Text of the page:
A near total ivory ban finalized in France!

In Kenya, on April 30, 2016, while President Uhuru Kenyatta was having 105 metric tons of illegal ivory burnt, the French environment minister, Ségolène Royal, announced that to protect the last elephants on Earth France would prohibit all ivory trading on its soil!

Almost four months following this declaration and after a public comment period that gathered 2,511 comments between June 9 and July 3, a decree has been established.

While some important progress has been made, it is important to recognize that the ivory and rhinoceros horn trading ban is not a total one.

While the Minister and other environment officials believed that permanently shutting down the sources feeding Asian demand for ivory was an urgent necessity for the conservation of elephants, exemptions allow for the trading of objects made of carved ivory and carved rhinoceros horn produced before July 1, 1975, the day the CITES convention (Convention on International Trade in Endangered Species) entered into force. As a result, the antiques market will not really be affected...

Admittedly, now sales of these objects will have to include the issuance of EU intra-community certificates (ICCs), which makes it more difficult to sell ivory objects. However, our report reminds us that falsified certificates have been used, allowing illegal ivory trading to occur.

We can thus assume that this situation could repeat itself. Additionally, without systematic dating analyses or inspections by experts specialized in distinguishing between ivory from the 19th or 20th centuries, how is it possible to certify with absolute certainty that an ivory object being sold dates before July 1, 1975?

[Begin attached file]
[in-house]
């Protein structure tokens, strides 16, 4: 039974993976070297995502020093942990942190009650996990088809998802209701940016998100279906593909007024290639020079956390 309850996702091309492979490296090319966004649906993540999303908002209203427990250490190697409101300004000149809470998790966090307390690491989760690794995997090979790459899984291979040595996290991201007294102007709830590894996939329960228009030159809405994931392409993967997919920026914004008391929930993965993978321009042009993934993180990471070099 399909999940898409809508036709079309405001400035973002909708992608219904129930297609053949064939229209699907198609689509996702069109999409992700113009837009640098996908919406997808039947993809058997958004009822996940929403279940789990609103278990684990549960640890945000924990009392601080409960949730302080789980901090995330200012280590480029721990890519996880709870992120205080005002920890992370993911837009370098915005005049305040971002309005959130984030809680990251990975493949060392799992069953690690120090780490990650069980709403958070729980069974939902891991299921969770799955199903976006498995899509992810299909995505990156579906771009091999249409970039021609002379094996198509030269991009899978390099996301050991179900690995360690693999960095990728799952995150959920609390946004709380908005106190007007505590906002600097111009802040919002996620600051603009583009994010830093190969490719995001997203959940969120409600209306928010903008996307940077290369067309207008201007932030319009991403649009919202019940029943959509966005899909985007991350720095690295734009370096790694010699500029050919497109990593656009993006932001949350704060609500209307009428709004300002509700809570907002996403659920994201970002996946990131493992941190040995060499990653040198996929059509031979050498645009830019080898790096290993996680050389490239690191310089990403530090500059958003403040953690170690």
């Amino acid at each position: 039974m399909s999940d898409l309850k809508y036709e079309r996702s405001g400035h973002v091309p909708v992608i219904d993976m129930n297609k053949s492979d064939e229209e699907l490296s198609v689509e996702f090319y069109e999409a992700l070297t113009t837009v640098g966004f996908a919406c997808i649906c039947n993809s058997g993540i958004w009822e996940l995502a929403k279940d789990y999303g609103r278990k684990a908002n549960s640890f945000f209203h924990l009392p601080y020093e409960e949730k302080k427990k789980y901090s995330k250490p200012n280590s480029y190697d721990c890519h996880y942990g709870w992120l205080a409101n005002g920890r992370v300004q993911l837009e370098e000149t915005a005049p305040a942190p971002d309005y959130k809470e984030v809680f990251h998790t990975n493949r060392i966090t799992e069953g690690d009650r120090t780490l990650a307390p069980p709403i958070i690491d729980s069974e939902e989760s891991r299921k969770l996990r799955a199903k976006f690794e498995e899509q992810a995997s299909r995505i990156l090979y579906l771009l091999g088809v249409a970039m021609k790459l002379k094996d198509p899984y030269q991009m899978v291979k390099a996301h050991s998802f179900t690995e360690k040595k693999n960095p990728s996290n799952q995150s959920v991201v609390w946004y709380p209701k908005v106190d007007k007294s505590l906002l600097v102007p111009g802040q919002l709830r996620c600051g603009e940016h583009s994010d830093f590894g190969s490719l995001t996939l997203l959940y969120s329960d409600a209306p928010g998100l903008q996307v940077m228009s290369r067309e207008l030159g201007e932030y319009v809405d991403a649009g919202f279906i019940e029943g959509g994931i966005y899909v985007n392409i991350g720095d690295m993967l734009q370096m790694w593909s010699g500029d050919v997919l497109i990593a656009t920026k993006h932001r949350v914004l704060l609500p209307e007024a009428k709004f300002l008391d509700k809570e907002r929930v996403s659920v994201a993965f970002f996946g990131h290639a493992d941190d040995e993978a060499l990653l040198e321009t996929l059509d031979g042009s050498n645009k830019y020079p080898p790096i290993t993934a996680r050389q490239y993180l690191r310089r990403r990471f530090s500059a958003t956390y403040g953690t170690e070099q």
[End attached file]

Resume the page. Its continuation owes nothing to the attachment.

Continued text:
This remains a mystery.

Nonetheless, IFAW applauds the complete ban on the trade of raw ivory and uncarved rhinoceros horns. It is no longer possible to sell these objects be it on auction floors or online in France, with French Regional Offices for the Environment, Land Use, and Housing (DREALs) no longer authorized to issue permits for such sales. Do not hesitate to consult IFAW for more information on this subject.


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Azzedine Downes,IFAW President and CEO
President and Chief Executive Officer
Céline Sissler-Bienvenu, Director, France and Francophone Africa
Director, France and Francophone Africa
Dr. Elsayed Ahmed Mohamed, Regional Director, Middle East and North Africa
Regional Director, Middle East and North Africa
Dr. Maria (Masha) N. Vorontsova, Senior Advisor to the IFAW Marine Conservation
Senior Advisor to the IFAW Marine Conservation Program
Faye Cuevas, Esq.
Senior Vice President
Grace Ge Gabriel, Regional Director, Asia
Regional Director, Asia
Executive Vice President
Executive Vice President
Matt Collis, Director, International Policy
Director, International Policy
Pauline Verheij, Program Manager, Wildlife Crime
Program Manager, Wildlife Crime
Rikkert Reijnen, Program Director, Wildlife Crime
Program Director, Wildlife Crime
Country Representative, Germany
Country Representative, Germany
Staci McLennan, Director, EU Office
Director, EU Office
Tania McCrea-Steele, Project Lead, Global Wildlife Cybercrime
Project Lead, Global Wildlife Cybercrime
Vivek Menon, Director of IFAW partner, Wildlife Trust of India
Consulting Senior Advisor to the CEO on Strategic Partnerships & Philanthropy